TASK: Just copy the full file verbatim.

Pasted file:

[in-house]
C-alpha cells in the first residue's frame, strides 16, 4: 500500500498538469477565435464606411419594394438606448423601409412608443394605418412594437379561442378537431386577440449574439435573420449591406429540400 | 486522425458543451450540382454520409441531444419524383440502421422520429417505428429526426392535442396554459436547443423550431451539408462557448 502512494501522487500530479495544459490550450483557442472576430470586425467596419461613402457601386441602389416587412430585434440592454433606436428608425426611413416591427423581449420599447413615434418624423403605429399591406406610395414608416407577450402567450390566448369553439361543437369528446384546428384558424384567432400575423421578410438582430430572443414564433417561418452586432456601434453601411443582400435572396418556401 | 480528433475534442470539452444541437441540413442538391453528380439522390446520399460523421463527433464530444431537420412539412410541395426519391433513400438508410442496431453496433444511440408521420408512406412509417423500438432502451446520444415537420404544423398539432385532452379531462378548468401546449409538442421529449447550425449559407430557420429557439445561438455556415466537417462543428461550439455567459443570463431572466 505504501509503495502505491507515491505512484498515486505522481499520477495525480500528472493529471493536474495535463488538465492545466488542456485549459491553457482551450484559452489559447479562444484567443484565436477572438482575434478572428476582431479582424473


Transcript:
[in-house]
C-alpha cells in the first residue's frame, strides 16, 4: 500500500498538469477565435464606411419594394438606448423601409412608443394605418412594437379561442378537431386577440449574439435573420449591406429540400 | 486522425458543451450540382454520409441531444419524383440502421422520429417505428429526426392535442396554459436547443423550431451539408462557448 502512494501522487500530479495544459490550450483557442472576430470586425467596419461613402457601386441602389416587412430585434440592454433606436428608425426611413416591427423581449420599447413615434418624423403605429399591406406610395414608416407577450402567450390566448369553439361543437369528446384546428384558424384567432400575423421578410438582430430572443414564433417561418452586432456601434453601411443582400435572396418556401 | 480528433475534442470539452444541437441540413442538391453528380439522390446520399460523421463527433464530444431537420412539412410541395426519391433513400438508410442496431453496433444511440408521420408512406412509417423500438432502451446520444415537420404544423398539432385532452379531462378548468401546449409538442421529449447550425449559407430557420429557439445561438455556415466537417462543428461550439455567459443570463431572466 505504501509503495502505491507515491505512484498515486505522481499520477495525480500528472493529471493536474495535463488538465492545466488542456485549459491553457482551450484559452489559447479562444484567443484565436477572438482575434478572428476582431479582424473